An increase in carbohydrate intake—particularly starch intake—has been linked with breast cancer recurrence in a study presented at the CTRC-AACR San Antonio Breast Cancer Symposium, held December 6-10, 2011, in San Antonio, Texas.

Jennifer A. Emond, MS, a public health doctoral student at the University of California, San Diego, and colleagues conducted a subset analysis of 2,651 women who participated in the Women’s Healthy Eating and Living (WHEL) Dietary Intervention Trial for survivors of breast cancer—a plant-based intervention trial that did not have a carbohydrate goal. Participants were followed for an average of 7 years.

The investigators obtained information on patients’ carbohydrate consumption from multiple 24-hour dietary recalls at baseline and at 1 year, and from annual phone interviews in which the women reported everything they had eaten in the preceding 24 hours.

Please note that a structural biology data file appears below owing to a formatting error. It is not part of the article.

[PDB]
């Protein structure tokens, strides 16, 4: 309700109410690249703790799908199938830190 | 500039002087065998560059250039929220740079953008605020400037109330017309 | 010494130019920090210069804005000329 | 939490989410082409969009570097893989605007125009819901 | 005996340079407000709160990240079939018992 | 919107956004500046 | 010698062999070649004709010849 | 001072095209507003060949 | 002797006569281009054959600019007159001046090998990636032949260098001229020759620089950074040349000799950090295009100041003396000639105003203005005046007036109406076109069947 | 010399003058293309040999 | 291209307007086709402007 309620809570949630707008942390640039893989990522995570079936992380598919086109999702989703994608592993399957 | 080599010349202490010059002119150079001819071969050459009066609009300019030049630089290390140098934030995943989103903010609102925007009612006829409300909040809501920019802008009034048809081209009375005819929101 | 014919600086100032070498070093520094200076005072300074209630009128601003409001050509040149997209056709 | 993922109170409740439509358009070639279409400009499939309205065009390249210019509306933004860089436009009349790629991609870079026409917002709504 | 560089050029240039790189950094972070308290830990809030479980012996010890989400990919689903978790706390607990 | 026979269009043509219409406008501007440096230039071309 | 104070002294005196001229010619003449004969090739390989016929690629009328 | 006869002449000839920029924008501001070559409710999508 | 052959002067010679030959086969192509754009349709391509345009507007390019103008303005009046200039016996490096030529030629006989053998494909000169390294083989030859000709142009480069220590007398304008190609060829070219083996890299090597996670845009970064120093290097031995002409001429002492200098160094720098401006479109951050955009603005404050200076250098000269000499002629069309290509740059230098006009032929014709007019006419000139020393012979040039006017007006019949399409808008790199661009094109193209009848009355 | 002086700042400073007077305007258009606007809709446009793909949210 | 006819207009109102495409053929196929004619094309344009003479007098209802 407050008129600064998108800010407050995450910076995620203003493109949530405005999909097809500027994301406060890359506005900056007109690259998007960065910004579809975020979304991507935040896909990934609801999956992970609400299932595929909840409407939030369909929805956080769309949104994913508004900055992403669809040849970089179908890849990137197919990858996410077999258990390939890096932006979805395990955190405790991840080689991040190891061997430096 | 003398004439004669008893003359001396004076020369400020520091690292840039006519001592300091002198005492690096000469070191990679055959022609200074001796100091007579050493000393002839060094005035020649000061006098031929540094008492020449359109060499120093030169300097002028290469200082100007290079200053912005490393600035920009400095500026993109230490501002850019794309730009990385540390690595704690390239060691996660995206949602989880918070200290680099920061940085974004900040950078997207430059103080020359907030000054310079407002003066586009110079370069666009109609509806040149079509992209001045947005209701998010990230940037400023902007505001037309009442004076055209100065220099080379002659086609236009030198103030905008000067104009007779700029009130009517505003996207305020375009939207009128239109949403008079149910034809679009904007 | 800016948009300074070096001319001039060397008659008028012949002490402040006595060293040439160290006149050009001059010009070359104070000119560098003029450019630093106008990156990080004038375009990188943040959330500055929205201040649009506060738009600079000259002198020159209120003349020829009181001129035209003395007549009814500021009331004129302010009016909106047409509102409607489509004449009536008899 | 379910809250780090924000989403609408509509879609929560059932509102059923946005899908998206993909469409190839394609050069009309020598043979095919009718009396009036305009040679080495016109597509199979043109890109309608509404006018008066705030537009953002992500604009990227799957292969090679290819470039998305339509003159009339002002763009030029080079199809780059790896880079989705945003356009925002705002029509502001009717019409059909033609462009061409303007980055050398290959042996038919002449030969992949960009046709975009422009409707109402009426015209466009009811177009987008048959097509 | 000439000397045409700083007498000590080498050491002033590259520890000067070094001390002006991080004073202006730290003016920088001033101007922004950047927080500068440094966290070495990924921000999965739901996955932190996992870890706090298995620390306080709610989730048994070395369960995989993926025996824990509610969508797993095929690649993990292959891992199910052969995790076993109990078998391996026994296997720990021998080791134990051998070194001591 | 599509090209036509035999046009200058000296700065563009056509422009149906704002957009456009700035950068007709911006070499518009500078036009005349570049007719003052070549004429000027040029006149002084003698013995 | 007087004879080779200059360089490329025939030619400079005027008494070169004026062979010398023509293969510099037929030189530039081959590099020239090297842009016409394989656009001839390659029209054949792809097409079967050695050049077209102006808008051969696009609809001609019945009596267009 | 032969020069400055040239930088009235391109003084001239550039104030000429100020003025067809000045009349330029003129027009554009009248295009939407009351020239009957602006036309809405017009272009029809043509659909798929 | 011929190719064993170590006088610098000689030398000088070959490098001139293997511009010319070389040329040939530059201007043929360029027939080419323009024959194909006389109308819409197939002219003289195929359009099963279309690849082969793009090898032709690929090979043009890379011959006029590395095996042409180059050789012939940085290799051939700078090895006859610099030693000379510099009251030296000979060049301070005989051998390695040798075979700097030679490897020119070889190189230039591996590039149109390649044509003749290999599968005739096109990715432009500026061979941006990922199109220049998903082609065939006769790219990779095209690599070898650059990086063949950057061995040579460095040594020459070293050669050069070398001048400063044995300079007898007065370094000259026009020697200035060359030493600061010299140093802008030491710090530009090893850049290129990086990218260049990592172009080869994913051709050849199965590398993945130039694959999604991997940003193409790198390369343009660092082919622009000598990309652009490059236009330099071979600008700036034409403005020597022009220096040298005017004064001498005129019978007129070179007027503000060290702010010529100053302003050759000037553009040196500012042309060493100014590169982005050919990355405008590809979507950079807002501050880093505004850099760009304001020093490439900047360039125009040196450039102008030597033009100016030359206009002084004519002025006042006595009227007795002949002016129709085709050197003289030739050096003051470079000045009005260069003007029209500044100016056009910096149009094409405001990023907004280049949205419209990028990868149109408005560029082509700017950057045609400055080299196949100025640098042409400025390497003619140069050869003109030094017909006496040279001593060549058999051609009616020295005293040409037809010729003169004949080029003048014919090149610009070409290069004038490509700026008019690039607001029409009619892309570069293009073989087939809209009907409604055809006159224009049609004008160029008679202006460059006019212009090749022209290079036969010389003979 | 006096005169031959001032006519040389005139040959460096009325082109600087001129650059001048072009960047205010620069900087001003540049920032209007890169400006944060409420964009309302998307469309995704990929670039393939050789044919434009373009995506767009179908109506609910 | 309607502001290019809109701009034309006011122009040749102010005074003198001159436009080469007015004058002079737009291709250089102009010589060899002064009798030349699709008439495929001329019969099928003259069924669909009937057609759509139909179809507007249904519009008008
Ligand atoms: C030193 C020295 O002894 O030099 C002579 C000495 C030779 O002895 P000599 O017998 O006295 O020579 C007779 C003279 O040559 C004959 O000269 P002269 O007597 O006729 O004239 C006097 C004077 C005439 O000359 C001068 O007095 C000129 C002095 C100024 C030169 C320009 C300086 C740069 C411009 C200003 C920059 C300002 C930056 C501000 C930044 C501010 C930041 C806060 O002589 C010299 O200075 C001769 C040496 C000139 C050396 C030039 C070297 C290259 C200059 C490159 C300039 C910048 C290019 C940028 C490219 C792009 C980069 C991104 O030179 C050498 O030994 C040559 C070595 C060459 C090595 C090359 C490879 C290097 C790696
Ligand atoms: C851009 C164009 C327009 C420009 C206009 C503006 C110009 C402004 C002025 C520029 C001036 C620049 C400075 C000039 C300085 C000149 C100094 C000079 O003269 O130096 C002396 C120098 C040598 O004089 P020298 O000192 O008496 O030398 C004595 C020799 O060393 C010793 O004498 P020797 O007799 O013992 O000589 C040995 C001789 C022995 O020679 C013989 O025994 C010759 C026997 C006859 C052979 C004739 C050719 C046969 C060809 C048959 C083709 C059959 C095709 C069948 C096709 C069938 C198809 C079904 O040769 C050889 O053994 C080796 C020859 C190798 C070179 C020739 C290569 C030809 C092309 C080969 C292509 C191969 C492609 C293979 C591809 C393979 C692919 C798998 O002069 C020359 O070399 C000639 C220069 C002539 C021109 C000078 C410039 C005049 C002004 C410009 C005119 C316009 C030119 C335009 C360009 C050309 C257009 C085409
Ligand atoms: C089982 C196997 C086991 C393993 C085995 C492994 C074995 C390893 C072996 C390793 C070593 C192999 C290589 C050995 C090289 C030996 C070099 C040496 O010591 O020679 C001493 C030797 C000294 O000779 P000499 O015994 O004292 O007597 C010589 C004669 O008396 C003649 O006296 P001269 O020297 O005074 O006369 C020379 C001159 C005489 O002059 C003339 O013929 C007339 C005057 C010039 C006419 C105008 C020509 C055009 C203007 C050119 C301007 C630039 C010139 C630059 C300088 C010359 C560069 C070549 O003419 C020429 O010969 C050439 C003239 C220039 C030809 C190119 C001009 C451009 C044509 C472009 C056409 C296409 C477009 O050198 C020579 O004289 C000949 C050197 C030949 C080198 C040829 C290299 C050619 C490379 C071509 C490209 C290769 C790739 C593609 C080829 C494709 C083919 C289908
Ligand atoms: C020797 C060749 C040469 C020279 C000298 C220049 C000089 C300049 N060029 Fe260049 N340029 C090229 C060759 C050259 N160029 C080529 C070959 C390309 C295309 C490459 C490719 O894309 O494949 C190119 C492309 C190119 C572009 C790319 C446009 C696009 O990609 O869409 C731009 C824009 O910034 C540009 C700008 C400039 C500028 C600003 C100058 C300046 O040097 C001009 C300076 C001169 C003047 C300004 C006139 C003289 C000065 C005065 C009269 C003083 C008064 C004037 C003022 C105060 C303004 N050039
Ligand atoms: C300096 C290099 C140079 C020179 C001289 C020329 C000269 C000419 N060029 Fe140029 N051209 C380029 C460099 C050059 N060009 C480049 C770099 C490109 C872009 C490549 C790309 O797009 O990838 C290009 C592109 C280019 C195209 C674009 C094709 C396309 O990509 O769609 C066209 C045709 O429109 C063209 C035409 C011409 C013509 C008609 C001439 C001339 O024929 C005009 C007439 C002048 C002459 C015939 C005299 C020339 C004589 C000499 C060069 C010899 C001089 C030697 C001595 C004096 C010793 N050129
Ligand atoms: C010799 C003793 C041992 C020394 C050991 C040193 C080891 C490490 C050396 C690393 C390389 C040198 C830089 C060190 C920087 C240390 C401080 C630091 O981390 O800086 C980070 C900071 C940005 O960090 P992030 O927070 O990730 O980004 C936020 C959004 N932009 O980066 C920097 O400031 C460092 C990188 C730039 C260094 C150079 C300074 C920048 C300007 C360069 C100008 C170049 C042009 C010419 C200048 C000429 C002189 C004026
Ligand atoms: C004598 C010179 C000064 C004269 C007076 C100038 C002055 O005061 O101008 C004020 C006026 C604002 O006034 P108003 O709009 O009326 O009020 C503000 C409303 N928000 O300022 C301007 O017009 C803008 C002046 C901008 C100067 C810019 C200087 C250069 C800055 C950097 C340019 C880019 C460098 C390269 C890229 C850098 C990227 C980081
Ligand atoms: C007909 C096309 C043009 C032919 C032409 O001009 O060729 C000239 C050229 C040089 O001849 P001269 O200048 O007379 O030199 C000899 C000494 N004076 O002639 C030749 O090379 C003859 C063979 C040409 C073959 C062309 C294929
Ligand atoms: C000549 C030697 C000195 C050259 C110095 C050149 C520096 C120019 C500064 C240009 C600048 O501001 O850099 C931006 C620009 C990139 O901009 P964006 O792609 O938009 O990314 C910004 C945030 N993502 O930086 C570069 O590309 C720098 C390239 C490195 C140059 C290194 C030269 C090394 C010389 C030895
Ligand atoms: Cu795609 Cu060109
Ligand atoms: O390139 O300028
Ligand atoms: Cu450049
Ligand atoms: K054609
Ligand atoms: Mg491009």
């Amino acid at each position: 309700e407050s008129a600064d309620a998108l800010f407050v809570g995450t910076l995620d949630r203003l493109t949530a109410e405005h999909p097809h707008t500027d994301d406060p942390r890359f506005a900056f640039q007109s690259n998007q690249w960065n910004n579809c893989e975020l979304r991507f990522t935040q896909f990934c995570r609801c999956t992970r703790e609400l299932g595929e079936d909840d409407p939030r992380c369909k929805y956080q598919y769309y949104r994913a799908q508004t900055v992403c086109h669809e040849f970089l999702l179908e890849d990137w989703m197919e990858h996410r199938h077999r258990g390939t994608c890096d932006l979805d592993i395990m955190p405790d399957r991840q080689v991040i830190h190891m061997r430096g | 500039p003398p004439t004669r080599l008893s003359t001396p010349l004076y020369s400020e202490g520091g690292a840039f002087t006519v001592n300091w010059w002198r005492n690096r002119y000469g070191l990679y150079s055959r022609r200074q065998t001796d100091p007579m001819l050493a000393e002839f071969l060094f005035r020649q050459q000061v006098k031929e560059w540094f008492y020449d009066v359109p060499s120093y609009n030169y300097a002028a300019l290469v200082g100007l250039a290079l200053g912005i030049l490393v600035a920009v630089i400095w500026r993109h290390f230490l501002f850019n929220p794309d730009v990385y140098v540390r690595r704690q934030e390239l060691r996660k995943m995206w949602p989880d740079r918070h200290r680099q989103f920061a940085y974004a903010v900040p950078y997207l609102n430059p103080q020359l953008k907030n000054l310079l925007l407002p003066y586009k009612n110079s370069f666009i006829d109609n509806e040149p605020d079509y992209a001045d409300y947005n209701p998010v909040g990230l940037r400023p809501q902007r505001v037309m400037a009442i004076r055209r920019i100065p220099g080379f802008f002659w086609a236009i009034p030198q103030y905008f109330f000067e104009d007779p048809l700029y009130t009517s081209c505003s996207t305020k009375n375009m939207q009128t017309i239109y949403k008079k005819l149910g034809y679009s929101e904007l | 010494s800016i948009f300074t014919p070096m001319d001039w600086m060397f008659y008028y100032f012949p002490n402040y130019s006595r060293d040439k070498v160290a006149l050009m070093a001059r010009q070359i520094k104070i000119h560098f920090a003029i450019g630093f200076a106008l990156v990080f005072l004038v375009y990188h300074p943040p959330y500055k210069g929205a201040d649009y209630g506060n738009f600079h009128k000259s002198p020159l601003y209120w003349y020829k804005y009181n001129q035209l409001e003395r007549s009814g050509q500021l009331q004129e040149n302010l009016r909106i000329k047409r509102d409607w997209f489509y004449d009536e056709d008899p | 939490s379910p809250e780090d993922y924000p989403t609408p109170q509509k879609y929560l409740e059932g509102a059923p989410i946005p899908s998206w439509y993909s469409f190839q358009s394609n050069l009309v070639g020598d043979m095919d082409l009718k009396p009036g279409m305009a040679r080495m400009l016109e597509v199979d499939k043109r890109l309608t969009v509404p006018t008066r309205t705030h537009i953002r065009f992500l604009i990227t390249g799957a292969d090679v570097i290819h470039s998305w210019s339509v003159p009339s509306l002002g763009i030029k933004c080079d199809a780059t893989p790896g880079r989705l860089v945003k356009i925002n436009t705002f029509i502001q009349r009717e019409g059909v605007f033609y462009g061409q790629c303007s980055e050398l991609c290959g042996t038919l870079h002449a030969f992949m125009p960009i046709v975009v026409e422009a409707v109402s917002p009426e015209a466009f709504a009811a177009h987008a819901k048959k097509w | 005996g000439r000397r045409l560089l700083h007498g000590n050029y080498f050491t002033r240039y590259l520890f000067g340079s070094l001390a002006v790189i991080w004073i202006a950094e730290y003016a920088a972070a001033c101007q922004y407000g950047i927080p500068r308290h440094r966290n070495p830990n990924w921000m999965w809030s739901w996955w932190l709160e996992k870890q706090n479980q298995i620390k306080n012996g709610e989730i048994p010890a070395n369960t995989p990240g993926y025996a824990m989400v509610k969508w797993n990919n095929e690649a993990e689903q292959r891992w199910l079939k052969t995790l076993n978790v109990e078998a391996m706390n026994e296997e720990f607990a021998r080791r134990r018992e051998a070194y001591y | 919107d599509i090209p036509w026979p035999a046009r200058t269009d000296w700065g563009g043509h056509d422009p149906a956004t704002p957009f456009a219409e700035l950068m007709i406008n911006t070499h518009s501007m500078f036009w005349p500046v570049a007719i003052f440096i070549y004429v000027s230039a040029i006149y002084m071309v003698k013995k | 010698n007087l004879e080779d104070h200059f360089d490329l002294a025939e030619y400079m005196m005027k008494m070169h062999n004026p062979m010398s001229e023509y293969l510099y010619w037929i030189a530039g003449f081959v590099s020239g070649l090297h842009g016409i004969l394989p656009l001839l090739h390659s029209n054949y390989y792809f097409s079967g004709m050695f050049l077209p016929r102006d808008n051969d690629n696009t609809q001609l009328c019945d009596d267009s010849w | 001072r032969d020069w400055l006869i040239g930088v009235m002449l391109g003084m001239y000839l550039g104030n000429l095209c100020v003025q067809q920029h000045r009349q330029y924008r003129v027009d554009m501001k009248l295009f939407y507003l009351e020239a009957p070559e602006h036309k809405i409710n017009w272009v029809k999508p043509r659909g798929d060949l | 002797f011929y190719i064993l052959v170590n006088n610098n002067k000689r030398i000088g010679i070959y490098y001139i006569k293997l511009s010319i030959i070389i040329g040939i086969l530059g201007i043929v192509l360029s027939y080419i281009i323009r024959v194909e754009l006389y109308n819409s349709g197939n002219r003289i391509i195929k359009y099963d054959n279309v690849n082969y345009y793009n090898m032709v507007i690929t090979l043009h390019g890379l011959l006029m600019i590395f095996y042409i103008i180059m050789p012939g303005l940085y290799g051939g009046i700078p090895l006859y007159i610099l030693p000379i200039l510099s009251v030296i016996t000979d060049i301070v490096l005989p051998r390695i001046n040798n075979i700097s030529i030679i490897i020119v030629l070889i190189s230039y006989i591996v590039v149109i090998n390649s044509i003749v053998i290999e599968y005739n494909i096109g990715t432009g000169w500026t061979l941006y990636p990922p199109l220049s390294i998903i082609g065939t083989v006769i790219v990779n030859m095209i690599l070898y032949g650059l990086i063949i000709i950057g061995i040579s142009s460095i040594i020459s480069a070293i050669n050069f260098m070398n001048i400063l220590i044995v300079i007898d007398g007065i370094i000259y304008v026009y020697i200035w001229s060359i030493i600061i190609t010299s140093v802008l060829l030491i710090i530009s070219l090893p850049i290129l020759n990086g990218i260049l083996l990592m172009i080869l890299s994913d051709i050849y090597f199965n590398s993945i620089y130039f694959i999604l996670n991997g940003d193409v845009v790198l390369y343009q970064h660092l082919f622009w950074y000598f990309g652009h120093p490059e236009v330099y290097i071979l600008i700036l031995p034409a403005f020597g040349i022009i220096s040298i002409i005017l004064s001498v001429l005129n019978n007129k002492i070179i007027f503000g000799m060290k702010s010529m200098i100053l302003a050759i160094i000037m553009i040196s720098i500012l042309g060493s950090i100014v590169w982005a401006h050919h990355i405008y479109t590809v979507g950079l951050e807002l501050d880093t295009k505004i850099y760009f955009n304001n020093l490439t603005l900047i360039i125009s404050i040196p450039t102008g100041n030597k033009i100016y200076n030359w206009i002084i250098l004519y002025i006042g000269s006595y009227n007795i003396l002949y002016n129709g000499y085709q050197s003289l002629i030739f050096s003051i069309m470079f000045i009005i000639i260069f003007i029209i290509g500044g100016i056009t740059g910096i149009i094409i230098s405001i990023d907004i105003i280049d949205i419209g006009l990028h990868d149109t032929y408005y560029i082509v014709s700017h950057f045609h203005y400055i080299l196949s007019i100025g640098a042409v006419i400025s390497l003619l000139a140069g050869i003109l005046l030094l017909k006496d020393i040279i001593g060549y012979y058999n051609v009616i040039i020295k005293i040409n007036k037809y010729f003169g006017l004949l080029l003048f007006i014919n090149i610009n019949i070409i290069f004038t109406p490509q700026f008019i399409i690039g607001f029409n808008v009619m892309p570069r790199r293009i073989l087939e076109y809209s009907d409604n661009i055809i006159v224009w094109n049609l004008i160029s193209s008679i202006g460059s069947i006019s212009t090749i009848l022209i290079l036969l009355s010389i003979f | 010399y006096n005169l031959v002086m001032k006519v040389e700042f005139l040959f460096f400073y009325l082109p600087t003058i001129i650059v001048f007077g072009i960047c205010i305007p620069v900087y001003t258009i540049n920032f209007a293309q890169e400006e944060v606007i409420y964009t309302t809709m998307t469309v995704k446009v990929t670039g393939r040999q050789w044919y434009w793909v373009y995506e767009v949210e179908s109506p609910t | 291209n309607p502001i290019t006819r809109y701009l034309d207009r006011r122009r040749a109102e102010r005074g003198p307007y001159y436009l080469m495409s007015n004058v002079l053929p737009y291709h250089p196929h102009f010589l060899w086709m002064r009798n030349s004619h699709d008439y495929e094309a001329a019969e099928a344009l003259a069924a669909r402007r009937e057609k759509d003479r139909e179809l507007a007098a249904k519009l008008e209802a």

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Baseline carbohydrate intake was 233 g/day. Women who experienced a breast cancer recurrence had a mean increase in carbohydrate intake of 2.3 g/day over the first year. By comparison, those who did not have a recurrence had a mean decrease in carbohydrate intake of 2.7 g/day). Change in starch intakes accounted for nearly half (48%) of the change in carbohydrate intake: Mean first-year change in starch intake, which was achieved independent of the study intervention, was –4.1 g/day among women with recurrences and –8.7 g/day among the others.

When starch intake changes during 1 year were grouped into quartiles of change, women who increased their starch intake the most during that period had a recurrence rate of 14.2%, compared with 9.7% among the women who reduced their starch intake the most. In an adjusted model, an increase in starch of 5 g/day related to a 3% increased risk of recurrence. The increased risk was limited to women diagnosed with low-grade tumors.

The results suggest that dietary modifications targeting starch intake should be investigated further as a preventive measure against breast cancer recurrence.